In the world of investing, no phenomenon is more remarkable than the tendency of Wall Street's brilliant, richly bonused prognosticators to make totally wrongheaded forecasts for stocks.
Here's the typical sell these days: Start with sober, logical-sounding parsing of numbers and trends that point to danger ahead, but then draw the familiar, and absolutely opposite, conclusion—this aging bull will just keep roaring! In a CNBC interview on Tuesday, Peter Oppenheim noted "the fundamental peaking of growth momentum" and cautioned that the Trump bump has "overpriced the ability of the administration to push through some of the things the market is priced for. At that point, his portrait of a severely stretched, overpriced market made perfect sense.
But then Oppenheim veered to a confounding conclusion: I think that will probably continue for some time. Now don't get me wrong. Oppenheim's analysis is excellent and his warnings are well founded. But with all those caveats, how can he and his Wall Street brethren remain so doggedly optimistic? At today's elevated prices, the market math contradicts Wall Street's sunny outlook with three possible scenarios, that are best illustrated by popular songs with divergent themes. The first is what I'll call the "Wall Street fantasy" outcome recalling the inspirational standard from Man of La Mancha , "The Impossible Dream.
Wall Street Is Crooning "The Impossible Dream". As Oppenheim acknowledges, equity prices are rich.
The price-to-earnings multiple is a lofty Delivering high returns from this plateau requires super-charged earnings growth, for two reasons. Second, if investors are expecting returns even in the high-single digits, they're automatically saying that the equity cost of capital, represented by the gains they're expecting, are also high.
A high cost of capital requires PEs that are low to moderate so that investors are getting a lot of dividends and reinvested profits for each dollar they pay for a stock.
If the cost of capital is high, and so are PEs, multiples must drop sharply going forward. Under those conditions, only a rapid, exceptional expansion in profits can produce high returns.
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To see how fast earnings must wax, let's use a simple example. That's no exaggeration, since pension funds frequently predict equity returns that big. We'll also assume all dividends are reinvested in extra shares. That doesn't sound so difficult. It's a pretty, stirring refrain. But it's a double, Don Quixote fantasy, that's both a dream and impossible. The Road to Mediocrity Could Be The Market's Future.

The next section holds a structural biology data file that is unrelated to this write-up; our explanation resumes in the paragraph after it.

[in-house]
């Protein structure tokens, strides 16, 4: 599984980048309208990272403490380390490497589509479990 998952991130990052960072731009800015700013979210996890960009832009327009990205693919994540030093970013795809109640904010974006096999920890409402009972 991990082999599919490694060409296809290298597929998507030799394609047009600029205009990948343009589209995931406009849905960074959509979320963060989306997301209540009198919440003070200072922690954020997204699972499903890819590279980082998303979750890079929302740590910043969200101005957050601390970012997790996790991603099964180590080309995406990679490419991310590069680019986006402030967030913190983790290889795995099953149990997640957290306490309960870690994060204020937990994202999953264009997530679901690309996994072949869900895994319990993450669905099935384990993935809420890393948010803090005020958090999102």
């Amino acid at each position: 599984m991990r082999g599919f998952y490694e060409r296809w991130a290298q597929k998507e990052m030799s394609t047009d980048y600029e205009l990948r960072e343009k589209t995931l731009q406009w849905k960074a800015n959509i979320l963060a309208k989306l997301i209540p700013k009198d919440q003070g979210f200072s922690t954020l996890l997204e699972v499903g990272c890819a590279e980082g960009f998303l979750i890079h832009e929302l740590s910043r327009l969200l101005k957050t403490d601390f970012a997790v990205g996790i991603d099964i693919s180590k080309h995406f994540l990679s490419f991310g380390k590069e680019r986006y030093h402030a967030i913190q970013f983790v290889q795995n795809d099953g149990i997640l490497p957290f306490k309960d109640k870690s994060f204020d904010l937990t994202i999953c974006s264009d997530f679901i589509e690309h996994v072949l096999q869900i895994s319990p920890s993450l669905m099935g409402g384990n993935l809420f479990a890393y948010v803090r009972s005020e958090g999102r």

Therefore, the cost of capital might be far lower. It may be that investors believe that the world has changed, that US stocks are now a slow-growth, low-risk, low-return, dull but stable place. In that case, the folks will be satisfied with relatively puny returns, anchored by a plodding, slow-moving economy. Bolstering the "low expectations" theory is today's PE of almost If that's the right number, and that extra-high multiple remains a constant, then the cost of capital is the inverse of the PE.
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The return comes in three equal parts: Unfortunately, it's highly unlikely that one of the three pillars listed above—profit growth—will fully deliver. Going forward, he says, it's probable that profits expand at a slower-than-normal pace. So here's a more realistic prediction: Relative to Wall Street's raging bull market hype , that's getting nowhere.
Beware the "Awful Letdown". It can't be overstressed that earnings have been growing faster than the economy for five decades and sit at all-time highs vs.
GDP, revenues, and shareholder's equity. The trend not only can't last, it's likely to reverse. And that's the anatomy of the disaster scenario. Put simply, they remain totally flat in "real terms.
That's a highly plausible outcome because it would simply obey economic gravity: Profits would decline to a more normal level in relation to such measures as national income. In this example, investors are still using dividends to buy more shares at declining prices.
Even with extra shares bought with dividends, investors would suffer annual losses of 2. But then in , new investors would fare far better. That's indeed an awful letdown. The most logical projection is for low-single digit returns over the next decade. Crowing and crooning that the bull market will keep roaring is Wall Street bull. Etsy Is Reorganizing Its Workforce, Which Includes More Layoffs. Fortune eBay Promises to Match Prices Against Amazon, Walmart, and More.
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